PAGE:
In addition to the uncertainty over potential mechanisms whereby prenatal phthalate exposure might be affecting child mental, motor, or behavior development, additional limitations in our study results should be noted. In particular, whereas prior results, as well as our own study findings, suggest that phthalate–outcome relationships are likely to be sexually dimorphic, mechanistic understanding of the child sex × phthalate interactions is in its infancy. It is certainly possible that mothers are more likely to be concerned about, and thus report, internalizing behaviors in boys compared with girls. However, reporting bias is unlikely to have influenced our results because MnBP was associated with internalizing behaviors in boys but not in girls, whereas MBzP was associated with internalizing behaviors in girls but not boys, and a number of the child sex differences were statistically significant. More important, assessment of mental, motor, and behavioral development during the preschool years is challenging (Burchinal et al. 2000; Sternberg et al. 2001). Our findings may also be compromised by the reliability of the biomarkers used to characterize DEHP exposure, because the ICCs in repeat urine samples were lower for the DEHP metabolites than for metabolites of the other three phthalates examined. Moreover, prior epidemiologic studies are extremely limited, and none has estimated effects of prenatal phthalate exposure on these outcomes during the preschool years, making the comparison of our findings to the prior results difficult.


Results presented here suggest that prenatal exposure to DnBP, DiBP, and BBzP may adversely affect child mental, motor, and behavioral development during the preschool years. These findings raise a public health concern but, given the limitations discussed above, should be interpreted with caution, and additional research is warranted. This is especially true in light of recent epidemiologic findings among elementary school-age children showing significant negative correlations between internalizing behaviors (anxious/depressed and withdrawn symptoms) on the CBCL and intellectual function, language, visual construction skills, attention, processing speed, executive function, aspects of learning and memory, psychomotor coordination, and basic academic skills (Lundy et al. 2010). We will continue to follow children in the present cohort to assess associations between prenatal as well as postnatal phthalate exposures and child mental, motor, and behavioral development during the elementary school years.


We gratefully acknowledge the technical assistance of M. Silva, E. Samandar, J. Preau, X. Ye, R. Hennings, X. Zhou, and L. Jia in measuring the urinary concentrations of phthalate metabolites and bisphenol A.


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Information & Authors


Published In

Environmental Health Perspectives
Volume 120Issue 2February 2012
Pages: 290 - 295
PubMed: 21893441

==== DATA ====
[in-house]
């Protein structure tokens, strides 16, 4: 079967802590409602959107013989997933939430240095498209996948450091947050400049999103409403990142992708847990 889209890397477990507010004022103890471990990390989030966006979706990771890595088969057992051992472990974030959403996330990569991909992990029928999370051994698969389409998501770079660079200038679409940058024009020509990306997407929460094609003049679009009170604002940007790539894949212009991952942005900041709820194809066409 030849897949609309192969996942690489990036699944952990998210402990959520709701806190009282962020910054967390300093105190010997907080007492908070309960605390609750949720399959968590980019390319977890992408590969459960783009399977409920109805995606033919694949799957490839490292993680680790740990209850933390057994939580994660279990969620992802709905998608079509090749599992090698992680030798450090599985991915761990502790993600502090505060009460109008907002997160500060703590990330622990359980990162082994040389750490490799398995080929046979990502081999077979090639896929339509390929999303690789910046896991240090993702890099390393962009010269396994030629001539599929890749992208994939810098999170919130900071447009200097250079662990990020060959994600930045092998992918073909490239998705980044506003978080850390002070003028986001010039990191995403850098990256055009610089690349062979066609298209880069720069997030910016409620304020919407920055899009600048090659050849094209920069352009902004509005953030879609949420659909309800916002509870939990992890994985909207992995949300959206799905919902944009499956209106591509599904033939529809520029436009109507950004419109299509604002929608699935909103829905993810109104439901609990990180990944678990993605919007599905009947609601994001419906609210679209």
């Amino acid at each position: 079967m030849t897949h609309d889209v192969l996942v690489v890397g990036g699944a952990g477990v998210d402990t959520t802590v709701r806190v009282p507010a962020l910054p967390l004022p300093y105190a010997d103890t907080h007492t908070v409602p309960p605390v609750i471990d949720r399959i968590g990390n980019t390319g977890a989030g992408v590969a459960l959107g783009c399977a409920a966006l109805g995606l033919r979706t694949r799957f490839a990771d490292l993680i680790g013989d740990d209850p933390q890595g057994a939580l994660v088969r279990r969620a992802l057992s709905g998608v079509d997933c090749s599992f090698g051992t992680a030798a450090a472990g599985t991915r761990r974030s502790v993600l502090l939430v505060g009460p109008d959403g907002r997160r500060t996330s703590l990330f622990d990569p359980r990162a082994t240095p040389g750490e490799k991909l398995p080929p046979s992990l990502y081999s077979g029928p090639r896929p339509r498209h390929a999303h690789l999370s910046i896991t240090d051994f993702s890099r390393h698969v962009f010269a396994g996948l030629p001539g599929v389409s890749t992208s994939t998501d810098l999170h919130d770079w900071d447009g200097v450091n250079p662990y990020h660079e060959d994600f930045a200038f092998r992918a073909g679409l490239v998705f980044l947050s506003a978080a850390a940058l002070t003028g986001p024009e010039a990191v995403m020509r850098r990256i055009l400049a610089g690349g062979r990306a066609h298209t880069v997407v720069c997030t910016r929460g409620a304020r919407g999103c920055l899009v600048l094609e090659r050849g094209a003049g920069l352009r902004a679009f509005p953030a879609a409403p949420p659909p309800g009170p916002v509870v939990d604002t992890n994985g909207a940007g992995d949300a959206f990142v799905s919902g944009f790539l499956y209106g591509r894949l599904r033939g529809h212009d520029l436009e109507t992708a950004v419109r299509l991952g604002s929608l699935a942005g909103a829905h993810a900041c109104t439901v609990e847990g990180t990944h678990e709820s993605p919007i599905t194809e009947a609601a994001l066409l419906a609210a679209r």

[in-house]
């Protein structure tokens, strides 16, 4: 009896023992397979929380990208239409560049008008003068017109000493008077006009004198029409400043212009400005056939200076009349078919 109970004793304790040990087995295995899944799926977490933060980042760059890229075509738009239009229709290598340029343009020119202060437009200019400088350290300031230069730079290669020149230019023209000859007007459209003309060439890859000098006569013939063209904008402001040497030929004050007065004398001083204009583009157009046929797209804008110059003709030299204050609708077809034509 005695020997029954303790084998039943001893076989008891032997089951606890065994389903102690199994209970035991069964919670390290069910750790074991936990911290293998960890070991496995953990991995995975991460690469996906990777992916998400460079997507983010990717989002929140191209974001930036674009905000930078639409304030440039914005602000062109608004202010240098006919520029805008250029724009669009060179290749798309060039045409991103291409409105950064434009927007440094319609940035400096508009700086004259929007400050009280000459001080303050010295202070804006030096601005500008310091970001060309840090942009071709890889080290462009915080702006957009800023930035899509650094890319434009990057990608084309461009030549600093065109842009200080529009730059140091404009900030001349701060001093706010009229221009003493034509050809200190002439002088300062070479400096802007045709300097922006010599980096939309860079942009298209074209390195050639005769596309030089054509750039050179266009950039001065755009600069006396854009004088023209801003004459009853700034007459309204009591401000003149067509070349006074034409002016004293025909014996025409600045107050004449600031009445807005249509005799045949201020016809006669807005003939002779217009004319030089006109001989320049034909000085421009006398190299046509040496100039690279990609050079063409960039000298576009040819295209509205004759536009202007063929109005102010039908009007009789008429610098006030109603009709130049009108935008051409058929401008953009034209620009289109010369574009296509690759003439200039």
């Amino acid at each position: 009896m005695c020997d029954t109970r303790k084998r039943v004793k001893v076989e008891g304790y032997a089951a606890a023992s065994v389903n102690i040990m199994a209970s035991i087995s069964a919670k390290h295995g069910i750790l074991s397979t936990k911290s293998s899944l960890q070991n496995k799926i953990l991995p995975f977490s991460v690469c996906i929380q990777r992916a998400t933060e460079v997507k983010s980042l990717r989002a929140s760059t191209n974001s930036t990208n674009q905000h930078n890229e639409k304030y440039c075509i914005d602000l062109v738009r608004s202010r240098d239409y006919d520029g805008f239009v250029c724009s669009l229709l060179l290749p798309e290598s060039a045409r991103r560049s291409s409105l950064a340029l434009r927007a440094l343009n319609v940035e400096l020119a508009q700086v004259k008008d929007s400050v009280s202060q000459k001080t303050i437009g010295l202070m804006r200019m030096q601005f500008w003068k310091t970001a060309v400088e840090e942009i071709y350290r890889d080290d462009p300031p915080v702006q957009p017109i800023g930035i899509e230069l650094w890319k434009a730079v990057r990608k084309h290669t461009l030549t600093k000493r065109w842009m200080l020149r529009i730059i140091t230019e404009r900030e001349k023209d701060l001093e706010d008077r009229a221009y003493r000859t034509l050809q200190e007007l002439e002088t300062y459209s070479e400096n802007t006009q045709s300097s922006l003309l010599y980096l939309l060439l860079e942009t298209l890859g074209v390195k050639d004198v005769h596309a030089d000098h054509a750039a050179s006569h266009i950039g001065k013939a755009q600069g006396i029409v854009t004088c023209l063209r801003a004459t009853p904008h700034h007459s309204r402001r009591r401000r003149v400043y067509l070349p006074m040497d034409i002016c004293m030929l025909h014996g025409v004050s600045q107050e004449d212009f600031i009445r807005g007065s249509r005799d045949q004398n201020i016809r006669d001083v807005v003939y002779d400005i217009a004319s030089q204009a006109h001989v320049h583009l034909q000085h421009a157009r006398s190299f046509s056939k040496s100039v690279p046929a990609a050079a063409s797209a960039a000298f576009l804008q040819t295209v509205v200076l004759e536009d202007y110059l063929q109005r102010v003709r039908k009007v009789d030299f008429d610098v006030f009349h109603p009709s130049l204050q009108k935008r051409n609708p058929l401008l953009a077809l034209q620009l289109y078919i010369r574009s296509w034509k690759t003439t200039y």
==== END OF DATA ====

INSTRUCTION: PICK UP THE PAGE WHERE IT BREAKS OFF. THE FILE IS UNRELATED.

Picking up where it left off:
Received: 22 March 2011
Accepted: 31 August 2011
Published online: 6 September 2011


  1. behavior
  2. child
  3. mental
  4. phthalates
  5. prenatal
  6. psychomotor



Robin M. Whyatt
Department of Environmental Health Sciences, Columbia Center for Children’s Environmental Health,
Xinhua Liu
Department of Biostatistics, and
Virginia A. Rauh
Department of Population and Family Health, Mailman School of Public Health, Columbia University, New York, New York, USA
Antonia M. Calafat
National Center for Environmental Health, Centers for Disease Control and Prevention, Atlanta, Georgia, USA
Allan C. Just
Department of Environmental Health Sciences, Columbia Center for Children’s Environmental Health,
Lori Hoepner
Department of Environmental Health Sciences, Columbia Center for Children’s Environmental Health,
Diurka Diaz
Department of Environmental Health Sciences, Columbia Center for Children’s Environmental Health,
James Quinn
Institute for Social and Economic Research and Policy, Columbia University, New York, New York, USA
Jennifer Adibi
Department of Obstetrics, Gynecology and Reproductive Sciences, University of California San Francisco, San Francisco, California, USA
Frederica P. Perera
Department of Environmental Health Sciences, Columbia Center for Children’s Environmental Health,
Pam Factor-Litvak
Department of Epidemiology, Mailman School of Public Health, Columbia University, New York, New York, USA


Address correspondence to R.M. Whyatt, Department of Environmental Health Sciences, Mailman School of Public Health, 722 West 168th St., New York, NY 10032 USA. Telephone: (212) 304-5502. Fax: (212) 304-5545. E-mail: [email protected]

Competing Interests

The authors declare they have no actual or potential competing financial interests.

Funding Information

This work was supported by National Institute of Environmental Health Sciences (NIEHS) grants R01ES013543, R01ES014393, and R01ES08977 and by NIEHS/U.S. Environmental Protection Agency grant P50 ES09600/RD 83214101. The findings expressed in this article are the opinions of the authors and do not necessarily reflect the official opinion of the Centers for Disease Control and Prevention.